Residual risk of infection with blood-borne viruses in potential organ donors at increased risk of infection: systematic review and meta-analysis.Waller, K.M., et al.
Med J Aust. 2019;211(9):414-420
To summarise published prevalence and incidence of human immunodeficiency virus (HIV), hepatitis C virus (HCV), and hepatitis B virus (HBV) among high risk groups in Australia. The authors also estimated the residual risk of each infection in potential donors from these groups who had a negative viral test.
High risk groups which included injecting drug users, sex workers, men who have sex with men (MSM), people with a history of imprisonment, people with partners at high risk and people who have had percutaneous exposure to blood-borne virus-infected blood.
Residual risk of infection (the expected number of new infections currently in the window period, based on the calculated incidence rate)
The systematic review and meta-analysis summarised the published prevalence and incidence of human immunodeficiency virus (HIV), hepatitis C virus (HCV), and hepatitis B virus (HBV) among high risk groups in Australia. In addition, the residual risk of these infections was estimated in potential donors in these groups with negative test results. Medline and grey literature was searched from 2000. Two independent authors screened full text publications for eligibility but it was unclear whether data extraction and critical appraisal were also done by two independent authors. The review included 75 studies and 89 risk group samples. Most of these 89 samples included injecting drug users (32 samples), men who have sex with men (28 samples), or prisoners (22 samples). Incidence and prevalence estimates were most frequently reported for HCV (54 estimates) and HIV (45 estimates). Risk of bias was judged to be low for 86% of assessed items, unclear for 11% of items and high for 6% of items. The residual risk of HIV infection was highest among men who have sex with men. The residual risk of HCV and HBV infection was highest among inject drug users. However, the absolute risks were considered low and the authors conclude that accepting organ donations by people at increased risk of infection but with negative viral test results could be a potential strategy for expanding the donor pool.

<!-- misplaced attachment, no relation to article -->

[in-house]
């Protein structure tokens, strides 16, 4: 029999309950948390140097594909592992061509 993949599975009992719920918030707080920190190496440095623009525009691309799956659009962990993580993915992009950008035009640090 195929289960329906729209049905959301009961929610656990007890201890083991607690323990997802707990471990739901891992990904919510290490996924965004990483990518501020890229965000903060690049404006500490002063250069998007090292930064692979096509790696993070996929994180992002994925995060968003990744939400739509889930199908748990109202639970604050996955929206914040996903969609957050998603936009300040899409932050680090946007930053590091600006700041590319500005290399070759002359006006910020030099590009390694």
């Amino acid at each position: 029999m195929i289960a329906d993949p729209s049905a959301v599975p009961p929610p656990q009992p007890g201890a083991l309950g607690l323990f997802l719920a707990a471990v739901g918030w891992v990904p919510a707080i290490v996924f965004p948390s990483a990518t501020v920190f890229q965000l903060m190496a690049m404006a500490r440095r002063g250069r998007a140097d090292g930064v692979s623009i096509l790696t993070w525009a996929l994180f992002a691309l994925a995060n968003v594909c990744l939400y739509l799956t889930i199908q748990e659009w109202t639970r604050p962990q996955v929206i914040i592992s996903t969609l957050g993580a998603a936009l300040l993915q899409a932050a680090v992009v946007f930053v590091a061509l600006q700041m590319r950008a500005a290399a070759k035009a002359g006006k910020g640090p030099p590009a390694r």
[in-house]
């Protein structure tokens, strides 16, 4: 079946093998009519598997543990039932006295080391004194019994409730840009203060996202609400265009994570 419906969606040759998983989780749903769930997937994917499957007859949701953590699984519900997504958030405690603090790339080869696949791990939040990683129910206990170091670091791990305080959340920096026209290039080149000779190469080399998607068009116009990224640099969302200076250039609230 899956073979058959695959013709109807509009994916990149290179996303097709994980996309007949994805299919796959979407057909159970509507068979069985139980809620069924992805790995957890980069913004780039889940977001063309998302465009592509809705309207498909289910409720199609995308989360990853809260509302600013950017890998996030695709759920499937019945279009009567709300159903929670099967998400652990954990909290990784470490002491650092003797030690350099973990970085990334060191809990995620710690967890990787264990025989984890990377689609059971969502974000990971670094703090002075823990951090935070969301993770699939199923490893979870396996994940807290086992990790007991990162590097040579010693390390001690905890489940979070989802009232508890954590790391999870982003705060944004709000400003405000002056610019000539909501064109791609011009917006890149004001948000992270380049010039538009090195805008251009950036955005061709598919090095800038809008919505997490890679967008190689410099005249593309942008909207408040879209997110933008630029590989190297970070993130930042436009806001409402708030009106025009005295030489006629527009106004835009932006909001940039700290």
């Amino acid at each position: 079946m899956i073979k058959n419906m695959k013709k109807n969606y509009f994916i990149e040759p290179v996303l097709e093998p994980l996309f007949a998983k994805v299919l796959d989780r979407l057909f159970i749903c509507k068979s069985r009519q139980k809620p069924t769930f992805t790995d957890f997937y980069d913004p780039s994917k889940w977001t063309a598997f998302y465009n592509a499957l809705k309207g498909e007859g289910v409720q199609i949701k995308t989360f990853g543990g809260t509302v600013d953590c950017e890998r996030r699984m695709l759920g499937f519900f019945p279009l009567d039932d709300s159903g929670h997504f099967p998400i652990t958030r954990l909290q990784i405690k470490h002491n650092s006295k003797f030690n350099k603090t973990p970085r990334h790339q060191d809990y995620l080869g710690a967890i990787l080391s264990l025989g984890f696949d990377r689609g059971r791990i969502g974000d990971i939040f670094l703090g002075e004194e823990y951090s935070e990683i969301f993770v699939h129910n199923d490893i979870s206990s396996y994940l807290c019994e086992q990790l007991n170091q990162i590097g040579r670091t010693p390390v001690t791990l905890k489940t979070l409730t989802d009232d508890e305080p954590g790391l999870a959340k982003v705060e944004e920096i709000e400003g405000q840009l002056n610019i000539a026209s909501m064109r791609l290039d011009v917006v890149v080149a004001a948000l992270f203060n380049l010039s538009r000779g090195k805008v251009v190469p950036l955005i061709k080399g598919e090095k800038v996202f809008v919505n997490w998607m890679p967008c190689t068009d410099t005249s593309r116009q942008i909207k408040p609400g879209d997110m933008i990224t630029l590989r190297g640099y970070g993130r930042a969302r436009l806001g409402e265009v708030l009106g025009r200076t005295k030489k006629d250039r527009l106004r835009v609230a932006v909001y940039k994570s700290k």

PROSPERO - CRD42017069820